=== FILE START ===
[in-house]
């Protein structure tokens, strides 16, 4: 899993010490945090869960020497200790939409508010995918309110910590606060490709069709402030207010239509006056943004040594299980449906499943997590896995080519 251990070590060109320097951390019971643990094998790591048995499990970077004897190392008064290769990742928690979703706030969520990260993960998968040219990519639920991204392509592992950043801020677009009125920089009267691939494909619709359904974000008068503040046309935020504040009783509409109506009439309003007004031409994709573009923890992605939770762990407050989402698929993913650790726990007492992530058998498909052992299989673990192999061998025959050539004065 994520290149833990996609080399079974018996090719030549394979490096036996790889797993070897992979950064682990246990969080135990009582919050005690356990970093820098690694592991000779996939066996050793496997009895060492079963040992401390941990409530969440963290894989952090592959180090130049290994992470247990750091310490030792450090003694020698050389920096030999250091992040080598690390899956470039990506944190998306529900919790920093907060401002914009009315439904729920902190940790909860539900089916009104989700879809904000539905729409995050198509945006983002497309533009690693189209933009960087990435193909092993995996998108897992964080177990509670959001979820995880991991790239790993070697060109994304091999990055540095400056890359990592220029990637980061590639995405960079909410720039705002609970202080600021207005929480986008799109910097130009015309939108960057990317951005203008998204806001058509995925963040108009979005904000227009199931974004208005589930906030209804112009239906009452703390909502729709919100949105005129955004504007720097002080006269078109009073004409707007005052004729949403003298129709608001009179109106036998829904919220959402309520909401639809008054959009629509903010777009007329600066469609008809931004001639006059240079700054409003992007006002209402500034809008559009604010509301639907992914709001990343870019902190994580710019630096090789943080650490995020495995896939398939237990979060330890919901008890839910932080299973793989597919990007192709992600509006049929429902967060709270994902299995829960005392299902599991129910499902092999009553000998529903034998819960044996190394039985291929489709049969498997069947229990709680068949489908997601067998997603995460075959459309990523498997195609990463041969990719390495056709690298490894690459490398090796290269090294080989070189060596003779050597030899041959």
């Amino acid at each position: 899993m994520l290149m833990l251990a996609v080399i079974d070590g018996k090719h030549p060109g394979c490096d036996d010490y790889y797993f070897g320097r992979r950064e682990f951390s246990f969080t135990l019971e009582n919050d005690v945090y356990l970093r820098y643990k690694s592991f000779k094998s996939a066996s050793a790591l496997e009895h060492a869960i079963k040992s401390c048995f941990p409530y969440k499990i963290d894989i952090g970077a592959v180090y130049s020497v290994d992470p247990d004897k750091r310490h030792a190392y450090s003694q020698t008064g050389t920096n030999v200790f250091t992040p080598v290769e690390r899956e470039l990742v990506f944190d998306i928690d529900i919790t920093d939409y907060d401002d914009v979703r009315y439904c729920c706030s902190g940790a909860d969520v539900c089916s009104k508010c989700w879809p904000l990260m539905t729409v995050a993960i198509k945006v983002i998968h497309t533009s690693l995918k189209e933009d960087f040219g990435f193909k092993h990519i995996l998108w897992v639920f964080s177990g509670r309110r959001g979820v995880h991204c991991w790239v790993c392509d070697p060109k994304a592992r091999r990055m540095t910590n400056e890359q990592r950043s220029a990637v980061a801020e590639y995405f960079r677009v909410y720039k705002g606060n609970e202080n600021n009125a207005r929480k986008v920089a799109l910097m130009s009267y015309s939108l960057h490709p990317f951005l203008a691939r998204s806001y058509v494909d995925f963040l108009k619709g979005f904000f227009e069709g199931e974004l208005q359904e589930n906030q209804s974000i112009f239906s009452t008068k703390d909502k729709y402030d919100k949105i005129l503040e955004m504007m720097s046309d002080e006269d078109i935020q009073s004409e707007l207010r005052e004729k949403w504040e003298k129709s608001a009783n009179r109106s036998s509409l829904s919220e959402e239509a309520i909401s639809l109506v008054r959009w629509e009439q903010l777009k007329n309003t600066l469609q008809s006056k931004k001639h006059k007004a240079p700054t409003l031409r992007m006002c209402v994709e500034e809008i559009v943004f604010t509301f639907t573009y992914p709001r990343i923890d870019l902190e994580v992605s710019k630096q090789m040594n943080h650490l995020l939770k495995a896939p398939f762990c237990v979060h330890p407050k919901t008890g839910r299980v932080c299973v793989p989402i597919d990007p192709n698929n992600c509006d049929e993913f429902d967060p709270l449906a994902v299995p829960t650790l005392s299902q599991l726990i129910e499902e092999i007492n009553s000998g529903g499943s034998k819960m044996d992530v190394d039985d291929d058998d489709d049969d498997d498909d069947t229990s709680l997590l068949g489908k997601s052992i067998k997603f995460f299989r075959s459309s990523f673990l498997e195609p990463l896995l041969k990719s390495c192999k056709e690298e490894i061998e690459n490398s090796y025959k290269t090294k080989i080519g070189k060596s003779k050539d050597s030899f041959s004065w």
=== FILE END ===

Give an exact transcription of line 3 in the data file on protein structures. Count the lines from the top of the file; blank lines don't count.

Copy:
């Amino acid at each position: 899993m994520l290149m833990l251990a996609v080399i079974d070590g018996k090719h030549p060109g394979c490096d036996d010490y790889y797993f070897g320097r992979r950064e682990f951390s246990f969080t135990l019971e009582n919050d005690v945090y356990l970093r820098y643990k690694s592991f000779k094998s996939a066996s050793a790591l496997e009895h060492a869960i079963k040992s401390c048995f941990p409530y969440k499990i963290d894989i952090g970077a592959v180090y130049s020497v290994d992470p247990d004897k750091r310490h030792a190392y450090s003694q020698t008064g050389t920096n030999v200790f250091t992040p080598v290769e690390r899956e470039l990742v990506f944190d998306i928690d529900i919790t920093d939409y907060d401002d914009v979703r009315y439904c729920c706030s902190g940790a909860d969520v539900c089916s009104k508010c989700w879809p904000l990260m539905t729409v995050a993960i198509k945006v983002i998968h497309t533009s690693l995918k189209e933009d960087f040219g990435f193909k092993h990519i995996l998108w897992v639920f964080s177990g509670r309110r959001g979820v995880h991204c991991w790239v790993c392509d070697p060109k994304a592992r091999r990055m540095t910590n400056e890359q990592r950043s220029a990637v980061a801020e590639y995405f960079r677009v909410y720039k705002g606060n609970e202080n600021n009125a207005r929480k986008v920089a799109l910097m130009s009267y015309s939108l960057h490709p990317f951005l203008a691939r998204s806001y058509v494909d995925f963040l108009k619709g979005f904000f227009e069709g199931e974004l208005q359904e589930n906030q209804s974000i112009f239906s009452t008068k703390d909502k729709y402030d919100k949105i005129l503040e955004m504007m720097s046309d002080e006269d078109i935020q009073s004409e707007l207010r005052e004729k949403w504040e003298k129709s608001a009783n009179r109106s036998s509409l829904s919220e959402e239509a309520i909401s639809l109506v008054r959009w629509e009439q903010l777009k007329n309003t600066l469609q008809s006056k931004k001639h006059k007004a240079p700054t409003l031409r992007m006002c209402v994709e500034e809008i559009v943004f604010t509301f639907t573009y992914p709001r990343i923890d870019l902190e994580v992605s710019k630096q090789m040594n943080h650490l995020l939770k495995a896939p398939f762990c237990v979060h330890p407050k919901t008890g839910r299980v932080c299973v793989p989402i597919d990007p192709n698929n992600c509006d049929e993913f429902d967060p709270l449906a994902v299995p829960t650790l005392s299902q599991l726990i129910e499902e092999i007492n009553s000998g529903g499943s034998k819960m044996d992530v190394d039985d291929d058998d489709d049969d498997d498909d069947t229990s709680l997590l068949g489908k997601s052992i067998k997603f995460f299989r075959s459309s990523f673990l498997e195609p990463l896995l041969k990719s390495c192999k056709e690298e490894i061998e690459n490398s090796y025959k290269t090294k080989i080519g070189k060596s003779k050539d050597s030899f041959s004065w």